Women in Japanese Politics:
Part Nine – International Comparisons with Japan's Female Lawmakers
J. Sean Curtin (Fellow, GLOCOM), Todd Kreider (Contributor, NBR's Japan Forum), Naoko Kochi (Queensland University), Joyce Gelb* (Professor, Dept. of Political Science, City College and Graduate Center, CUNY) and Earl Kinmonth* (Professor, Taisho University)
A full list of articles in this series can be found here.
Todd Kreider: In 1992, Japanese women made up 1.4% of lawmakers in the House of Representatives. That figure is now 7.1%. Overall, there are twice as many women in the Diet as there were in 1987.
Sean Curtin: I certainly agree that there has been a huge increase in the number of female lawmakers since 1992, but the fundamental problem is that the starting point was extremely low. In the November 2003 Lower House election just 34 women were elected to office, one less than in the previous June 2000 poll.
Todd Kreider: In the past, we have seen an election cycle where the number of women in the Diet (parliament) remained constant. I think it happened sometime in the 1990s.
Sean Curtin: What I think the latest result confirms is that Japan's male-dominated political parties have not really attempted to rectify the gender-imbalance in national politics. In many industrially advanced democracies, serious efforts have been made to increase the number of female lawmakers. A broad spectrum of political parties have successfully managed to improve female representation in their national parliaments. This advance has been achieved by using a wide-range of policies from simply appealing for more women to become politicians to giving female candidates preferential treatment. Take the British Labour Party, it worked hard to recruit women candidates and has seen a spectacular rise in the number of female lawmakers. On the other hand, Japan's major parties, especially the Liberal Democratic Party (LDP), have done virtually nothing. Take the recent election results, 228 male LDP lawmakers were elected and only 9 LDP women. This means that just 3.8% of the party's lawmakers are female and that figure has now dropped to 3.7% due to post-election mergers.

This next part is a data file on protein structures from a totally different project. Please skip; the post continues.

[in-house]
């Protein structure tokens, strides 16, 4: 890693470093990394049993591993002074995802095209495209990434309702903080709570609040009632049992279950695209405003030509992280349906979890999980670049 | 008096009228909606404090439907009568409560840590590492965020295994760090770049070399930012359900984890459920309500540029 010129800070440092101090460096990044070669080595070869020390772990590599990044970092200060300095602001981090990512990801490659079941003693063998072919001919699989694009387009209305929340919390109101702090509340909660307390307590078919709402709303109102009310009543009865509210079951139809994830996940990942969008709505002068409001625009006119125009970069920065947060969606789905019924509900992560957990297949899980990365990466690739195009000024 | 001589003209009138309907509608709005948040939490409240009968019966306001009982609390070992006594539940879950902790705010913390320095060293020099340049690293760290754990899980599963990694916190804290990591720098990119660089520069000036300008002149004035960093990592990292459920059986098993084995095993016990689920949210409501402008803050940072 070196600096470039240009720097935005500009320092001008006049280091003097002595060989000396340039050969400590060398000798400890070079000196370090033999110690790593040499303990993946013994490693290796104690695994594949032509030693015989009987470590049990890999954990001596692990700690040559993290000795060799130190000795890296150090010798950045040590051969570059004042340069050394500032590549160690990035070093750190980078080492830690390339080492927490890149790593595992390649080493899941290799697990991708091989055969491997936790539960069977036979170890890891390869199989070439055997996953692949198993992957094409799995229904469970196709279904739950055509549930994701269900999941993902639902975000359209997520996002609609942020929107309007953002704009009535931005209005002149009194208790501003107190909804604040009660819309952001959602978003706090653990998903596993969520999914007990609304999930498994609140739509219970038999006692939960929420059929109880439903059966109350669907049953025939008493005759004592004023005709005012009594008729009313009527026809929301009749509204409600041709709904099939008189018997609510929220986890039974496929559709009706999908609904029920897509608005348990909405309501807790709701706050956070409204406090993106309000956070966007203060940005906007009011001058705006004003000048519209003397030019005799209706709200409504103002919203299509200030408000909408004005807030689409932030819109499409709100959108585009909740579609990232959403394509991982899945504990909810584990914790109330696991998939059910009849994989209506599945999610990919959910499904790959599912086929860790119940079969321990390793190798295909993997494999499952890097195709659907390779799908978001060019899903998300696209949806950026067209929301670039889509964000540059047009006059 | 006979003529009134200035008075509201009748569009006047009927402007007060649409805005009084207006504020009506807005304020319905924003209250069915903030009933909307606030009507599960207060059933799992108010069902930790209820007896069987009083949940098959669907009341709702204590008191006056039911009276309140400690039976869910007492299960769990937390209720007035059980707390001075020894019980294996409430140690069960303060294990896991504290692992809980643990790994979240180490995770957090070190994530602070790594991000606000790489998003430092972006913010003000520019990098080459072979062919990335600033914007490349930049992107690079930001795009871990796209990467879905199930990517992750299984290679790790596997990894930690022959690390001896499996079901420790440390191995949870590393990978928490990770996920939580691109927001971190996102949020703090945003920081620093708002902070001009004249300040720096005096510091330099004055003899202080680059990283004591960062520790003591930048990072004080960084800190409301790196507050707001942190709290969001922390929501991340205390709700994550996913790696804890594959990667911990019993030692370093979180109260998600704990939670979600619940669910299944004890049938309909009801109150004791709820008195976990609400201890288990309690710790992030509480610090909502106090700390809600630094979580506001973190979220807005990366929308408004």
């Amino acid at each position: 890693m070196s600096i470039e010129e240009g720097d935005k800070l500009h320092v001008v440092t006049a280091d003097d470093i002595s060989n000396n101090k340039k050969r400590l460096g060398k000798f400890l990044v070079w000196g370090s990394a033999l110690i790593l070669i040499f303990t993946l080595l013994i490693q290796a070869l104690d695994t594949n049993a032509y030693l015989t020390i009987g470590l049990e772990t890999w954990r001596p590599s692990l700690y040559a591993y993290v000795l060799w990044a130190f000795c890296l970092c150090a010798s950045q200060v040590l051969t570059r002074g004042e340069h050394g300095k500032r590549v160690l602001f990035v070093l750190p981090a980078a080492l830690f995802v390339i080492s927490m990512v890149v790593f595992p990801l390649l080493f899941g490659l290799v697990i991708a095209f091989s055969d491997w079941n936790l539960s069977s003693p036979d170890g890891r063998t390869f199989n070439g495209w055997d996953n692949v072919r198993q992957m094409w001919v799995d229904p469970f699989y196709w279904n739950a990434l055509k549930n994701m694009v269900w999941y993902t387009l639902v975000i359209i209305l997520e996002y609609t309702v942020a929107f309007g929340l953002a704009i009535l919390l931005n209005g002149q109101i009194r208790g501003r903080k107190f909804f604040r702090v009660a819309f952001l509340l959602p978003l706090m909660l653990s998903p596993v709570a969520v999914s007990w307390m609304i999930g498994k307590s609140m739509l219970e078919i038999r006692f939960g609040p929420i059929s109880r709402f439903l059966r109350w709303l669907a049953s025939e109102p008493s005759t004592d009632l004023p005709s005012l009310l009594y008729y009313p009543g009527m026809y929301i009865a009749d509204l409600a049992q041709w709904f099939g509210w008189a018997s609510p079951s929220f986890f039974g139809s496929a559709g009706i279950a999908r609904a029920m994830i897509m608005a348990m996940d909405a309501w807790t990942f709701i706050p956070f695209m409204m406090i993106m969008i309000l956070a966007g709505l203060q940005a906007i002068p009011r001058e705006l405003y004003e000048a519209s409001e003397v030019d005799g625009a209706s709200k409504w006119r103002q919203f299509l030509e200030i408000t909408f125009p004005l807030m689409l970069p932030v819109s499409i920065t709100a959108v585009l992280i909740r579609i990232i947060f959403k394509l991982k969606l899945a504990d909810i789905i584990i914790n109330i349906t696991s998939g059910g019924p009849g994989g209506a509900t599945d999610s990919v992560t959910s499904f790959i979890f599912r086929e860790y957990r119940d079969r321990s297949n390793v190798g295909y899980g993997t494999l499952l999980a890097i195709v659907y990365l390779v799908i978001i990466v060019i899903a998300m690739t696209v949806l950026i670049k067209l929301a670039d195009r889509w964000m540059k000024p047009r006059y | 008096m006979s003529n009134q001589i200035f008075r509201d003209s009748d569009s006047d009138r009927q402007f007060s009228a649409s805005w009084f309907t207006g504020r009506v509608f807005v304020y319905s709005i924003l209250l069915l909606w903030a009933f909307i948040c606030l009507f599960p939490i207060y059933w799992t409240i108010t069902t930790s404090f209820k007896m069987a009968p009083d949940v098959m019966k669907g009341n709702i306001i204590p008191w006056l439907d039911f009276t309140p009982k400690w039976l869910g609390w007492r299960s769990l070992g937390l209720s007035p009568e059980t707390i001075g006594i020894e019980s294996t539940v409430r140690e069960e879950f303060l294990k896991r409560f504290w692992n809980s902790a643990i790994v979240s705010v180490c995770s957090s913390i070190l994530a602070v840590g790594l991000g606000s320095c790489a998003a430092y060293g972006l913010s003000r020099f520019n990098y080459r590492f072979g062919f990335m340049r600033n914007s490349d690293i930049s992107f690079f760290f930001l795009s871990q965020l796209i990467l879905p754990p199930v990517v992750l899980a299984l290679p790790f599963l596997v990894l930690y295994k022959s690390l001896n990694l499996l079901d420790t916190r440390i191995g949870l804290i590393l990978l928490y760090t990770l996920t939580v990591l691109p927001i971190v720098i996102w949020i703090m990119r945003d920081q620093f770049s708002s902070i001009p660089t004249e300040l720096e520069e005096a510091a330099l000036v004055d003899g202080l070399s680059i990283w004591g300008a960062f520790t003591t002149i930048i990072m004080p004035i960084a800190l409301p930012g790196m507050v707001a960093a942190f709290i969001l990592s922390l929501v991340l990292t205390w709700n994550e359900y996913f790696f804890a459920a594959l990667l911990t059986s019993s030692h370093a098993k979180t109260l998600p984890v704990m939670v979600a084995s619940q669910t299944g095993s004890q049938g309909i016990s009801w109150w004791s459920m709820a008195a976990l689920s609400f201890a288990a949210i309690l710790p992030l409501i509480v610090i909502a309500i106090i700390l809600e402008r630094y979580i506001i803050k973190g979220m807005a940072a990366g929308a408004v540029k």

Naoko Kochi: Are you not being a bit unfair on Japan here? Why do you compare the LDP with the Labour Party and not its actual British political equivalent, the Conservative Party? If you did this, your example would not be such a good one as the Conservative Party has just 14 women lawmakers out of a total of 166 seats.
Sean Curtin: I compared the Labour Party with the LDP as both are currently governing parties in their respective countries. It is certainly true that the British Conservative Party has a very poor record when it comes to women and ethnic minorities. The present party does not seem particularly inclusive and many believe this is one of the reasons why it has lost the last two elections by landslide margins. However, it should be pointed out that despite their current shortcomings the Conservative Party did produce Britain's first woman Prime Minister, Margaret Thatcher, as well as the country's first ethnic minority Prime Minister, Benjamin Disraeli.
Earl Kinmonth:* One more in each category than either US political party has had as president.
Sean Curtin: Returning to my British comparison, I would just like to add that in no way am I offering a defence of the Conservatives, but I think we will have to wait a long time until the LDP produces its first female or ethnic minority Prime Minister. Disraeli was British Prime Minister over a century ago (1874-80).